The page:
Some of the marchers had travelled hundreds of miles. 
An overnight bus brought Aberdeen student CND supporters and members of the town’s CND almost the length of the country to the start of the march.

In Trafalgar Square.
Pennants had been prepared for almost every town in the country that might have a CND presence – even Dingwall.

The mid-1960s reflorescence of Aberdeen YCND began to get under way around this time or shortly after: see Ban the Bomb and anti-Vietnam Movement in Aberdeen 

See also online (most accessed March 2015):
Health warning: may contain inaccuracies 
Early defections in march to Aldermaston But 2,000 still in the running By our London staff
Saturday 5 April 1958 -,,105488,00.html
“Demonstrators at the CND march” picture at (but don’t believe every word of the rubric)
<< Content: At CND's annual Easter March for Peace protest marchers sing folk songs for peace and chant 'Out! Out! Out!' outside a US base in the UK.
Context: By mid-1960s there is increasing involvement of young people in the peace movement. Sixties youth culture, represented here at a CND Peace March in 1965 by longer hair, duffel coats, guitars, mouth organs, folk songs and a concern for social justice, is part of a growing political awareness and a questioning of the status quo. >> 
Peace campaigners return to Aldermaston (7 April, 2004)
Health warning: The above summary accounts may contain inaccuracies.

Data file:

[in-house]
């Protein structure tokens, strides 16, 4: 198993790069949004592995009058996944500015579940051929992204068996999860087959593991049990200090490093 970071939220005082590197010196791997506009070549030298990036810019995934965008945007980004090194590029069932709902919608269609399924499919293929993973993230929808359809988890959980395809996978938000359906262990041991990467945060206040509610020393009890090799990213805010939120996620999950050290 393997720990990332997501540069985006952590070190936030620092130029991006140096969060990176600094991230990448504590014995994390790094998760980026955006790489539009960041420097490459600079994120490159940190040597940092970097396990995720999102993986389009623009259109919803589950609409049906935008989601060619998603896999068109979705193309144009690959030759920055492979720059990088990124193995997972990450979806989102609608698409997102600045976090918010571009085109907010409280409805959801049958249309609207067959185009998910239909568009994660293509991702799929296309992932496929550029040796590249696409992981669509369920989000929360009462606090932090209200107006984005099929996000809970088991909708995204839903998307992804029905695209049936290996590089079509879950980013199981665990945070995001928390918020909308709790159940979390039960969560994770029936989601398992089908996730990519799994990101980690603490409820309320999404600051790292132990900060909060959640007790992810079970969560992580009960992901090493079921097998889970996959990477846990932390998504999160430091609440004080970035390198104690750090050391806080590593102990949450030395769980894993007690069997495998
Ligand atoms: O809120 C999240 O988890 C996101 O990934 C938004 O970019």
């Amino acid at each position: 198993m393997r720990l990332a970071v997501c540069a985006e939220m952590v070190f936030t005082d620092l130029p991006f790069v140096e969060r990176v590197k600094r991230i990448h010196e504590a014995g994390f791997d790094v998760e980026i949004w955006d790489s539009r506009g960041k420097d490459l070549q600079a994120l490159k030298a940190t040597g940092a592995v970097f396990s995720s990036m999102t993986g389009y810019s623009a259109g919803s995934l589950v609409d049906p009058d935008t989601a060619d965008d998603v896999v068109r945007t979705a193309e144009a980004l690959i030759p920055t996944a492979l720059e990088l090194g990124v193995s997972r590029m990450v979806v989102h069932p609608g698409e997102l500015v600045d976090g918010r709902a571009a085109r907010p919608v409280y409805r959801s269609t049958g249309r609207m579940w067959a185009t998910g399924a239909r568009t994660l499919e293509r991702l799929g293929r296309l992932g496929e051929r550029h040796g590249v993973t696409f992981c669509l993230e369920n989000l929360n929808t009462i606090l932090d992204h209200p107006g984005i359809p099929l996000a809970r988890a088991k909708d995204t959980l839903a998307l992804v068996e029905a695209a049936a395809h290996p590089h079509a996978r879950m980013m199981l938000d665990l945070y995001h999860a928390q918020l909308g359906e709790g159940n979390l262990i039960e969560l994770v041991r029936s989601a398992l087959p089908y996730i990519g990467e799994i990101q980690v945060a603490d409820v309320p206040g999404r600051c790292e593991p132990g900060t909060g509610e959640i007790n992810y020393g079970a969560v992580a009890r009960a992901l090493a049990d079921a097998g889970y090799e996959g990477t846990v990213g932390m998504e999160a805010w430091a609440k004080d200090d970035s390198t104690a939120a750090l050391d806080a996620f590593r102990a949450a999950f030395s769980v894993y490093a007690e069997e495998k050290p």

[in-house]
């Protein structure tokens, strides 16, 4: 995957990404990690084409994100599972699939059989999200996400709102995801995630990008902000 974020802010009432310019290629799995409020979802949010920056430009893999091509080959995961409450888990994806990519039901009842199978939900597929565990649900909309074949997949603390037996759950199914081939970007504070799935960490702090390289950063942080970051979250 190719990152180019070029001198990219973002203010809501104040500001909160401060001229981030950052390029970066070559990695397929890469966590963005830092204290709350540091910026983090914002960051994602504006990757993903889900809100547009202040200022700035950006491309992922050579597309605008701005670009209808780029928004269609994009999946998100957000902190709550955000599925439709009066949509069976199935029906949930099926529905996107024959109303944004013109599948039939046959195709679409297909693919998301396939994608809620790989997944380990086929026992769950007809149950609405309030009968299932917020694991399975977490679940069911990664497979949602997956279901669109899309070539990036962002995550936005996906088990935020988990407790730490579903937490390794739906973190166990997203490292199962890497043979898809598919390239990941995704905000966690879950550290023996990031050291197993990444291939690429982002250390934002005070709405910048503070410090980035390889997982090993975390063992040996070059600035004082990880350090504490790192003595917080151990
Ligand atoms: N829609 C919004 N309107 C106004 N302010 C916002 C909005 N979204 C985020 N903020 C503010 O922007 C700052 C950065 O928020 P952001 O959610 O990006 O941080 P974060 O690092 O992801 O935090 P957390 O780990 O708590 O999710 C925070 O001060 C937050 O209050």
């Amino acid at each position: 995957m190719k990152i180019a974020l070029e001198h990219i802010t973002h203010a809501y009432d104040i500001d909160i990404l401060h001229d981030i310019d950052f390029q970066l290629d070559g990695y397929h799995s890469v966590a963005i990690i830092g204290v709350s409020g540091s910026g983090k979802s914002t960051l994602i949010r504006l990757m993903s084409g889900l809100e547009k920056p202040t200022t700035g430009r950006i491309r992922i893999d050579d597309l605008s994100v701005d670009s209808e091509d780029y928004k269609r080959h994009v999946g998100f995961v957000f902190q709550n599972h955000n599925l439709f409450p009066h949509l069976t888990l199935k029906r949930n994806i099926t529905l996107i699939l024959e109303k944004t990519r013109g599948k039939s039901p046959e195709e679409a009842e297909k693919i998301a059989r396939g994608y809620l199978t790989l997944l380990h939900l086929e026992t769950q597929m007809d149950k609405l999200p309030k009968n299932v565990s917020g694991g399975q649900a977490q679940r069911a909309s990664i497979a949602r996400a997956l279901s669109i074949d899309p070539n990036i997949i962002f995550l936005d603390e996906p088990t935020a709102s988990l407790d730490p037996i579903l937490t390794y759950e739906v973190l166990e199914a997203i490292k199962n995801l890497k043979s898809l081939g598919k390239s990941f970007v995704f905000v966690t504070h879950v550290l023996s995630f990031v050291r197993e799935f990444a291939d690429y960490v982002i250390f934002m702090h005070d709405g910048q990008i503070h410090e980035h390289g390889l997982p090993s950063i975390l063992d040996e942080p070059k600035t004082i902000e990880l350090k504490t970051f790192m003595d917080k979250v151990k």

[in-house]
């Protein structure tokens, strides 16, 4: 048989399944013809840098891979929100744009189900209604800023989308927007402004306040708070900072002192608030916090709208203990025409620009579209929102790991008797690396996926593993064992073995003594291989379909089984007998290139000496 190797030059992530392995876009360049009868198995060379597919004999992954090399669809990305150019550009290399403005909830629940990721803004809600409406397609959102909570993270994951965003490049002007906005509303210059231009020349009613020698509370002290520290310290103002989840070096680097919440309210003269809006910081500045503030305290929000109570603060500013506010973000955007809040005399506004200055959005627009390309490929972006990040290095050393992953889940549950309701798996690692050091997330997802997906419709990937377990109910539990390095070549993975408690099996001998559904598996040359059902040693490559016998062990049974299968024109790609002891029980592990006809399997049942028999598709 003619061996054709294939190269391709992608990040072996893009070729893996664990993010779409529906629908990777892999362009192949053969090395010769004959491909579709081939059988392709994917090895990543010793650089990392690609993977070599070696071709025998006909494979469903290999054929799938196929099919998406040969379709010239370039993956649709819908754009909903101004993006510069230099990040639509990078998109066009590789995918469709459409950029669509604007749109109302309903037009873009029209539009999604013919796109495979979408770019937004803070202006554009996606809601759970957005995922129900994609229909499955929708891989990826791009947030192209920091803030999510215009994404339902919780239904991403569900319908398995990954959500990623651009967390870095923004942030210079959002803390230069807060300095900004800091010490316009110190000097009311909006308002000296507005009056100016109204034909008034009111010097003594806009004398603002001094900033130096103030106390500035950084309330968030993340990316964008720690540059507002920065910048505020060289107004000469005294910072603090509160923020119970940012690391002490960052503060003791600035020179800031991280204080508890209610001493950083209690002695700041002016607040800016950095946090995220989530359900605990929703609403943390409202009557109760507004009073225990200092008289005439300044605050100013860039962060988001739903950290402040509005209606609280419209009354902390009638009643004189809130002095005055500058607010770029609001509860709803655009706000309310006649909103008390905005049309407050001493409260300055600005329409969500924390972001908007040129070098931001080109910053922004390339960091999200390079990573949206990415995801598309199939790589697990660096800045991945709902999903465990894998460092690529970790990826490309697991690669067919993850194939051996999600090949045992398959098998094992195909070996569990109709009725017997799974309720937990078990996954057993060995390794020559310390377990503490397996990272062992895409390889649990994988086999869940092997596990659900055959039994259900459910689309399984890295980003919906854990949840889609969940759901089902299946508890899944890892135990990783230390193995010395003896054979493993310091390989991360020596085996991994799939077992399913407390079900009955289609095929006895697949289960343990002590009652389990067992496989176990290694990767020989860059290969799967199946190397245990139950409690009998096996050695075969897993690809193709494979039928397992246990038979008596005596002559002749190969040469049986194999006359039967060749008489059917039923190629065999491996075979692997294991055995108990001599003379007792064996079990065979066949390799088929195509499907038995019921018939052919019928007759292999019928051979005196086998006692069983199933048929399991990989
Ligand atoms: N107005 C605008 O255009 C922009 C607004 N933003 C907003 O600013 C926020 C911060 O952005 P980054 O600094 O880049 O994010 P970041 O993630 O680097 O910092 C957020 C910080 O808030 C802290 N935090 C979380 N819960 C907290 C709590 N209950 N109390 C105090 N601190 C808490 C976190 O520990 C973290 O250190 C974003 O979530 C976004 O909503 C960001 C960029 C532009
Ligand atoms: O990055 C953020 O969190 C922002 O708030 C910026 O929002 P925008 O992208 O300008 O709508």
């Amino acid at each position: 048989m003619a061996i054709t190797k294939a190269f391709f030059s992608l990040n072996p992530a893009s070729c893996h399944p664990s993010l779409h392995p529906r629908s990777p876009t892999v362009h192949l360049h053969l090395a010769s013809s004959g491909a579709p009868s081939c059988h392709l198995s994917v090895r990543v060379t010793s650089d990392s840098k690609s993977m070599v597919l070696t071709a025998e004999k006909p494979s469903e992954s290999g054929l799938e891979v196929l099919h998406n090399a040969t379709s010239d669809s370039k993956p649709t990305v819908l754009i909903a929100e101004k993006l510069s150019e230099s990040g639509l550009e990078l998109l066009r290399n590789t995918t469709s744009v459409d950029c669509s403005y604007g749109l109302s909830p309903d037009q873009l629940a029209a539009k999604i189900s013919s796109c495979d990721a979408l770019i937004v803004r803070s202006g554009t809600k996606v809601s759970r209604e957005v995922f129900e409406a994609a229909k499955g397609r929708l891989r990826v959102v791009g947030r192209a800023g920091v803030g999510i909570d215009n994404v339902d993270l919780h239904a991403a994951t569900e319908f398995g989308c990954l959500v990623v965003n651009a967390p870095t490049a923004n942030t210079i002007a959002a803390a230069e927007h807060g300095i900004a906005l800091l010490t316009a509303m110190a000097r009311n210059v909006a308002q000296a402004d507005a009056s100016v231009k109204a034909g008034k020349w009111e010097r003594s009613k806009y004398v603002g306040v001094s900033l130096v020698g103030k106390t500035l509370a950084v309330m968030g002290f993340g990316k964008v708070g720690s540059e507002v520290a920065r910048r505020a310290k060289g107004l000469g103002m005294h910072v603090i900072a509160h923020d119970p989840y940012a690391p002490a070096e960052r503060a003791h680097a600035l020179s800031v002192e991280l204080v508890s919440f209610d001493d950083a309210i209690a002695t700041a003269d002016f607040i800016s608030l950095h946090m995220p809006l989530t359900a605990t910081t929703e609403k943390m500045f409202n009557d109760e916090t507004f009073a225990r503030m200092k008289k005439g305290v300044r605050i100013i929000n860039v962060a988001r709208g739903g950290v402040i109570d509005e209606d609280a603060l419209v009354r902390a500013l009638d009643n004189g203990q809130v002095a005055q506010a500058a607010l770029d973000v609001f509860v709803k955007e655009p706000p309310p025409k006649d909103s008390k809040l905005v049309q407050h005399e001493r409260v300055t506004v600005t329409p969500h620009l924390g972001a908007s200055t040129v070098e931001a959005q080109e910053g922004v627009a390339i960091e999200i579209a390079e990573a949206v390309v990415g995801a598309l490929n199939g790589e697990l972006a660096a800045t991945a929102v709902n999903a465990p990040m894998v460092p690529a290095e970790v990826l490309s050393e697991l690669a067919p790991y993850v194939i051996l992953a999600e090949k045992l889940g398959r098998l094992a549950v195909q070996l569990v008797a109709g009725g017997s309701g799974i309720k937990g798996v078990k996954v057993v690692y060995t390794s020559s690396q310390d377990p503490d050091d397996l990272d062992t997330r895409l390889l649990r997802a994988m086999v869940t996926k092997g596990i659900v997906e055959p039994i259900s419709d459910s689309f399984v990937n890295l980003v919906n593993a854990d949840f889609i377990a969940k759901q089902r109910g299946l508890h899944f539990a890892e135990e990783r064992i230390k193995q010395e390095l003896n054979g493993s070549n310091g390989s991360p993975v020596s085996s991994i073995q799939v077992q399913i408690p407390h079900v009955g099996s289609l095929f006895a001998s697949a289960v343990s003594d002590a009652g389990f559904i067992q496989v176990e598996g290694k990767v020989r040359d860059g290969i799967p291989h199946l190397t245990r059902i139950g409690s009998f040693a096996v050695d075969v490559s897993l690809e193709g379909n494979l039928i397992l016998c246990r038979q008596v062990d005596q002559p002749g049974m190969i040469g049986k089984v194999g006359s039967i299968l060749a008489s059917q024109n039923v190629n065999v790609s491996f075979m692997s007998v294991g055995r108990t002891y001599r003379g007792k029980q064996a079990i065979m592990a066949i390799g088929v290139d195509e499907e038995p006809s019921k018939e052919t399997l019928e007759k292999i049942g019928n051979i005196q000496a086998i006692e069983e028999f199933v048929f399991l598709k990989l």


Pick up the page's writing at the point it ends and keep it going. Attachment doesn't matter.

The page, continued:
Suggestions for checking facts and background reading:
Barry Miles, Peace: 50 Years of Protest, 1958-2008. London, Collins & Brown, 2008
The CND Story, ed. John Minnion and Philip Bolsover, Allison and Busby (1983)

POSTSCRIPT: Also in 1965...

"... the transmission of the BBC's The War Game, directed by Peter Watkins, was stopped at the eleventh hour with an official announcement that it was too shocking for public viewing. The BBC's Director General, Sir Hugh Carleton-Greene, claimed it had been the Corporation's decision alone - but this programme reveals the part played by senior figures in Whitehall and members of Harold Wilson's government.

Peter Watkins's groundbreaking film went on to win an Oscar and influenced a generation of film makers. The film suggested that the government's Civil Defence plans were hopelessly inadequate and would leave millions of UK citizens to die in the event of a Soviet nuclear attack.

Interviewees in this programme* include: former BBC Chairman of Governors Sir Christopher Bland who is "astonished" to see the files; campaigning journalist Duncan Campbell on the factual accuracy of Watkins's film; Hugh Greene's official biographer Michael Tracey; Bruce Kent of CND; and Derek Ware, the stunt co-ordinator on the film.

The programme also includes Professor John Cook, who obtained the previously secret files under a Freedom of Information request.

Michael Apted is perhaps best known for directing the "Up" series of TV programmes, but is also the director of 26 movies including James Bond in The World Is Not Enough, Gorillas In The Mist and Enigma.

Producer: David Morley
A Bite Media production for BBC Radio 4."
*The War Game Files       To be broadcast at 8 p.m. on Saturday 6-6-15 on BBC Radio4

One of Aberdeen YCND's more successful campaigns was lobbying for a showing of the film of The War Game in a cinema in the city. It was shown, at the Cosmo 2:

"A cinema converted from stables, which had operated as a News Cinema from the 1930s although it latterly went through various name changes until becoming an off-shoot of The Cosmo Cinema, Rose Street, Glasgow, a repertory cinema with the highest reputation for showing the best of world cinema since its opening in 1939. COSMO 2 CINEMA, 13-15 DIAMOND STREET, ABERDEEN.."

Later that year...
Aberdeen YCND "No More War" demonstration
Remembrance Sunday 1965